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Page last updated at 19:11 GMT, Wednesday, 9 September 2009 20:11 UK

Iran 'closer to nuclear weapon'

UN envoy to the UN watchdog the IAEA, Glyn Davies, at the start of a week-long meeting on Monday
The US says Iran is - at the least - keeping its nuclear options open

Iran is moving closer to being able to make a nuclear bomb, the US envoy has told a meeting of the International Atomic Energy Agency (IAEA) in Vienna.

Glyn Davies told the meeting Iran was nearly or already in possession of enough low-enriched uranium to produce a bomb, if it was further enriched.

Iran denies seeking anything beyond a civilian nuclear power programme.

It has now presented a package of new proposals to the group of six world powers negotiating over its programme.

Diplomats from those powers - the five permanent members of the UN Security Council plus Germany - will hold a conference call later in the day to discuss the proposals.

There were no plans to issue a statement afterwards, an official said.

The negotiations are taking place as the IAEA - the UN nuclear watchdog - holds a week-long meeting in Vienna.

'Dangerous and destabilising'

"We have serious concerns that Iran is deliberately attempting, at a minimum, to preserve a nuclear weapons option," US envoy Mr Davies told the 35 nations on the IAEA board of governors.

ANALYSIS
The BBC's Peter Biles
Peter Biles, world affairs correspondent, BBC News

There remains deep anxiety in the West about Iran's refusal to answer all the outstanding questions related to its nuclear programme.

Analysts say there is fairly broad consensus that Iran has conducted a process of "weaponisation". But at precisely what stage does Iran constitute a threat to the international community?

Israel is said to be arguing that a red line is crossed as soon as Iran has a "significant uncontained nuclear capability". In other words, it need not be the actual development of a nuclear bomb.

So the six major powers dealing with this - the permanent members of the UN Security Council, plus Germany - will be keen to know when Iran reaches "breakout capability", the wherewithal to produce a weapon.

"Iran is now either very near or in possession already of sufficient low-enriched uranium to produce one nuclear weapon if the decision were made to further enrich it to weapons-grade."

He said this moved Iran "closer to a dangerous and destabilising possible break-out capacity" - the point at which it could create an atomic bomb.

Tehran has now handed over a new set of proposals for handling the issue to the six powers.

Iranian Foreign Minister Manouchehr Mottaki on Tuesday said that Tehran would be willing to launch a new round of talks "in the framework" of the proposals.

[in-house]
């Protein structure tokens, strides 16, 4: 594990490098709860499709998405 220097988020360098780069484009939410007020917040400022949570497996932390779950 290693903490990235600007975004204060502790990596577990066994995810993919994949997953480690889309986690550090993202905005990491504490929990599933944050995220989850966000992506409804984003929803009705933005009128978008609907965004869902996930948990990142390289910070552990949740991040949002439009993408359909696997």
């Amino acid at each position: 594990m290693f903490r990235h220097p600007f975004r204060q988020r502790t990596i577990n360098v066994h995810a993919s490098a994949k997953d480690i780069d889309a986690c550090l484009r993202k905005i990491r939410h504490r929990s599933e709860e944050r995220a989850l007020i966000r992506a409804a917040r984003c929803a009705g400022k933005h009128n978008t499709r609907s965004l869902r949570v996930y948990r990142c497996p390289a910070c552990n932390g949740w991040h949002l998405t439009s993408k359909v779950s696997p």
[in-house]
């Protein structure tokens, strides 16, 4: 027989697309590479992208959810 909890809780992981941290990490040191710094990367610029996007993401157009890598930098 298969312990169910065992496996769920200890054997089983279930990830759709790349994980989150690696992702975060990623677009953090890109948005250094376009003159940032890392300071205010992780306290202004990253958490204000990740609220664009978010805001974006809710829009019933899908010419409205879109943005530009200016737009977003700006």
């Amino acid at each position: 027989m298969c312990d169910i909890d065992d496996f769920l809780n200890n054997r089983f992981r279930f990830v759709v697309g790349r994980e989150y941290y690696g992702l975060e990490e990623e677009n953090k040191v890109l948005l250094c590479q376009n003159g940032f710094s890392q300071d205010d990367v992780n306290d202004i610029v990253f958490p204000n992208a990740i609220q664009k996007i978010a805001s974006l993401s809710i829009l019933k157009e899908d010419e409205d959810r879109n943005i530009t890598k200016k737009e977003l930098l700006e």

But in Vienna Iran's envoy to the IAEA, Ali Asghar Soltanieh, also told the board of governors that the agency had long been faced with false accusations about Iran from the US.

"The world is observing curiously whether or not this [US] administration follows the same trend as the Bush administration - pursuing hostile political confrontation, using fabricated baseless allegations," he said.

Some observers believe Tehran might just be stalling for time, reports the BBC's world affairs correspondent, Peter Biles.

President Mahmoud Ahmadinejad is due to attend the UN General Assembly in New York later this month, and Iran's willingness to co-operate internationally is now under greater scrutiny than ever, he says.

Mixed report

The head of the IAEA, Mohamed ElBaradei, has said in the past that the threat posed by Iran is exaggerated.

But on Wednesday he urged Tehran to accept the US offer of dialogue, adding that unless both countries talked to each other - not at each other- then no progress would be made.

"The US is making an offer without preconditions and on the basis of mutual respect," Mr ElBaradei told reporters before the IAEA convened.

IAEA chief Mohamed Baradei at the start of a week-long meeting of the IAEA in Vienna on Monday
The IAEA chief has sounded a note of impatience with Iran

"The offer by the US is an offer that should not be refused, that cannot be refused, because it has no conditions attached to it. And I hope [the] response will be positive."

In its latest report, the IAEA said a visit to Iran's Natanz plant in August had noted a reduction in the number of centrifuges used to actively enrich uranium.

But it also accused Tehran of a lack of co-operation with the IAEA on Western intelligence allegations of weaponisation.

Iran is continuing to enrich uranium in defiance of the UN Security Council, saying it has a right to a nuclear power programme.



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